With the confiding of the Persian mission to the Carmelites, Clement VIII was able to respond to the Legate of the Shah Abbas the Great (1587-1628), who came to Rome on the 5th April 1601 to propose to the Pope an alliance against the Turks and, at the same time, asking for Priests to assist the Catholics in Persia.  The first mission to Persia was undertaken by the Jesuits in 1601 but did not succeed due to the interference of the Viceroy of India, in Goa.  In 1602 a group of Spanish  Augustinians made a foundation in Isfahan, under the patronage of King Philip III and with the financial support of the Archbishop of Goa, Mgr. A. Meneses. 

Even though Ludovic von Pastor spoke of six Carmelites in fact there were just four; three Priests and a Brother, who left for Persia, the first Carmelite mission to the Orient. Their names were: Paul-Simon (Rivarola) of Jesus, from Genova, aged 28; Juan-Tadeus (Roldan) of St Elijah, from Calahorra, Spain, who was to become the first Bishop of the Teresian Carmel; Vincente (Gambart) of St Francis, from Valencia, Spain; and Giovanni (Angeli) of the Assumption, a Brother from Umbria, Italy. A Spanish soldier, Don Francisco Riodolid, from Peralta,whom they met in Naples accompanied them - he was going to lend his services to the Shah.  The expedition was received by the Pope on the 4th July 1604.  The Pope asked them to make the following additional vows: 1) to go and evangelize where ever their Superiors sent them;  2) if required, to accept death for the faith,; 3) not to receive gold, nor silver, nor precious stones.  Two days later, on the 6th July, they left the Priory of Saint Maria della Scala in Rome.  The missionaries carried with them seven papal letters of introduction to the Rulers and Nuncios through whose countries they were to pass.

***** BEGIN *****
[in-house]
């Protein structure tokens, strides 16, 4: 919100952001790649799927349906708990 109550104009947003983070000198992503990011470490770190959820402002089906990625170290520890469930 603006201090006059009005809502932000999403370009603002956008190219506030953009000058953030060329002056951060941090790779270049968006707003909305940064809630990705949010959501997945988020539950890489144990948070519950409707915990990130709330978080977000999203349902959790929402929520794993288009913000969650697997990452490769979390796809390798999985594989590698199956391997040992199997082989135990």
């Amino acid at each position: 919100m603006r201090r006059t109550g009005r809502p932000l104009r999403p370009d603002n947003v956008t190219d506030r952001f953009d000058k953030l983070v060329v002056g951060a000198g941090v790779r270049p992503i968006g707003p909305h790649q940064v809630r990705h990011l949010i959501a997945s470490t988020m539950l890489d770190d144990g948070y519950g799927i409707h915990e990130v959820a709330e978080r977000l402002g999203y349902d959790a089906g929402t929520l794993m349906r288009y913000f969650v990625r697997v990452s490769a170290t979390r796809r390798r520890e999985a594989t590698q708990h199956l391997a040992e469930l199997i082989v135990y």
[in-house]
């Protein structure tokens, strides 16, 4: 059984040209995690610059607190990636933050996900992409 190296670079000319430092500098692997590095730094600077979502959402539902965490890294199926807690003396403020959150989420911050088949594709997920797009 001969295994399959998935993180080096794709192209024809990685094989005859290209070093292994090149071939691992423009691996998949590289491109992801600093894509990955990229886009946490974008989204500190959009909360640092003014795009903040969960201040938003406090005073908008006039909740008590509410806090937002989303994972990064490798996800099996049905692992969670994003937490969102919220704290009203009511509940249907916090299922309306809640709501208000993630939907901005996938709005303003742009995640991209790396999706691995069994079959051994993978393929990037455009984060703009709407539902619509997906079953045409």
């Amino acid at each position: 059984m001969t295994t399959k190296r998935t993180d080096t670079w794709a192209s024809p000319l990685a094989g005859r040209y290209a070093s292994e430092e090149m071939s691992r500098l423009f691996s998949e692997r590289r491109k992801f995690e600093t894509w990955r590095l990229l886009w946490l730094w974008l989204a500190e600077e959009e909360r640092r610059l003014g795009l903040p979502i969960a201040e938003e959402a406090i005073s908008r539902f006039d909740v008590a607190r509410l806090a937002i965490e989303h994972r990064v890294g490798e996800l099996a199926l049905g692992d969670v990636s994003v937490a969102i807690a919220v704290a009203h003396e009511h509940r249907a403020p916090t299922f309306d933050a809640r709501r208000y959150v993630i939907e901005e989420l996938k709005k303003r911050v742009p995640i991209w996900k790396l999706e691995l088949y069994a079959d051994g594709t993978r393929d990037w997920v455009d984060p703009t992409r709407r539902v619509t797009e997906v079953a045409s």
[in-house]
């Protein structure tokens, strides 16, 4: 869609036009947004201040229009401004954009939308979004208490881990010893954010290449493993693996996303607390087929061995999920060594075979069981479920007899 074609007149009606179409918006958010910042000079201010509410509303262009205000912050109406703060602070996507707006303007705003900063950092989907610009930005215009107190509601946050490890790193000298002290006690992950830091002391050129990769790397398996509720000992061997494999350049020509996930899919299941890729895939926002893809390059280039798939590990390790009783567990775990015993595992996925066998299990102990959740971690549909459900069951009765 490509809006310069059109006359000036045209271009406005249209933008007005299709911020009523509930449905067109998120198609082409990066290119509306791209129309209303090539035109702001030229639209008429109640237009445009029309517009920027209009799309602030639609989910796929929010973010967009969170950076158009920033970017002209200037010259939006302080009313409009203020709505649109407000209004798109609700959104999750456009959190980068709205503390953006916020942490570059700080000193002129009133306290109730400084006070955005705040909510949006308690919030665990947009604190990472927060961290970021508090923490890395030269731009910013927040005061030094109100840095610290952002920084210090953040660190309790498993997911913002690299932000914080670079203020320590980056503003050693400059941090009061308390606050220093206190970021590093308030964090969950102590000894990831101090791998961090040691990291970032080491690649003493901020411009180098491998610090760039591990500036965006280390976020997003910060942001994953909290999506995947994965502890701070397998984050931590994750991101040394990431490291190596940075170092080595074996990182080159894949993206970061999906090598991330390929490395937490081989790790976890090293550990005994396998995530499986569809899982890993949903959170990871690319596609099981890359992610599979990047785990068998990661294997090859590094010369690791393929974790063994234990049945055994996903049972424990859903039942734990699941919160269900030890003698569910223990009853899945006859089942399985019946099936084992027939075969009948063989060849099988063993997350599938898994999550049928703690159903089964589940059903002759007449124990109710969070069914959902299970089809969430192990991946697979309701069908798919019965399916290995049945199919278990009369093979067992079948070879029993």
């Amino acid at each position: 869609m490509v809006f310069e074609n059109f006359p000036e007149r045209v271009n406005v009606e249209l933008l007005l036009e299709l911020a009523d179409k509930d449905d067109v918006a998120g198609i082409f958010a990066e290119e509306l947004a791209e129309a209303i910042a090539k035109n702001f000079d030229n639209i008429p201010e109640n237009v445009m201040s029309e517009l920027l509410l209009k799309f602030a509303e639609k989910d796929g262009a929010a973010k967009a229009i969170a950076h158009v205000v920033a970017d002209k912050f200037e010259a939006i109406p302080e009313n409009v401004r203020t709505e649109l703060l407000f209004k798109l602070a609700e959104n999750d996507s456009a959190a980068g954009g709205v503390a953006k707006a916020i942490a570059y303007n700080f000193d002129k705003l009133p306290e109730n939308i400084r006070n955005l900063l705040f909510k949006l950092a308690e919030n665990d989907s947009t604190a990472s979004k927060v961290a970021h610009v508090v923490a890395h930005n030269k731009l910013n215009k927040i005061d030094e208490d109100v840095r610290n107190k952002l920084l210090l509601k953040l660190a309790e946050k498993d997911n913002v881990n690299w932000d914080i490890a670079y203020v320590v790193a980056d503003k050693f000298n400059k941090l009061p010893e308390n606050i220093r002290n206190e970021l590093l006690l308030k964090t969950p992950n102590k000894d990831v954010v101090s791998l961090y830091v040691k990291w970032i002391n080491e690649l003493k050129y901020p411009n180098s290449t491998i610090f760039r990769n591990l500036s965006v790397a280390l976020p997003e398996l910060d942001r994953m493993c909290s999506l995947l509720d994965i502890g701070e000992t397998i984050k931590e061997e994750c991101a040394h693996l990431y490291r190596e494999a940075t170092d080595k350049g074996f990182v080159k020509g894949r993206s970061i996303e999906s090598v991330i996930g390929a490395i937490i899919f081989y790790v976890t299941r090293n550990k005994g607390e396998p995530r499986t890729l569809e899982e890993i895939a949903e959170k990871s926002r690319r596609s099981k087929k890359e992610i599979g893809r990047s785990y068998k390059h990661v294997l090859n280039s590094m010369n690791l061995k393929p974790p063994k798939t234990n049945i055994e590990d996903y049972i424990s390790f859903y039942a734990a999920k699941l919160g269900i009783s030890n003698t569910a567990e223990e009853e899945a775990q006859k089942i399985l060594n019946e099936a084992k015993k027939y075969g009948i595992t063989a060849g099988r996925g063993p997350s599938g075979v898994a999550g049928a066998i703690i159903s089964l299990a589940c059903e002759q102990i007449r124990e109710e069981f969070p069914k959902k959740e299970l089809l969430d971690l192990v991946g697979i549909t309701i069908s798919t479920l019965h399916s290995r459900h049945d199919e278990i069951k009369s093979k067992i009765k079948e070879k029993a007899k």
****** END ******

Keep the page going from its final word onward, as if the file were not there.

They had to select the route for the journey.   They decided that the surest and safest way would be through Germany, then (former) Czechoslovakia, Poland, just touching the Baltic Sea in Lithuania, Russia, and the Caspian Sea.  They had to avoid the Mediterranean, Syria and Mesopotamia, which were war zones between Turks and Persians.

They arrived in Cracow (Poland) on the 25th August.  The King at the time was  Segismund III Vasa (1587-1632).  It was during his reign, in 1596, that the Synod of Brest took place, in which the union between the Ruthinians and Rome was achieved.  The presence of the Carmelites in the capital of the Kingdom was brief.  But that presence has never been forgotten. the Nuncio, Claudio Rangone introduced the expedition to the King.  The latter granted them safe passage to Poland and Lithuania and handed them letters of recommendation for the Duke of Moscow and the King of Persia.  On the 13th September they left Cracow, via Luck, to Vilnius.  From there they had to progress on to Moscow and Persia.  They had remained in Poland for fifteen months.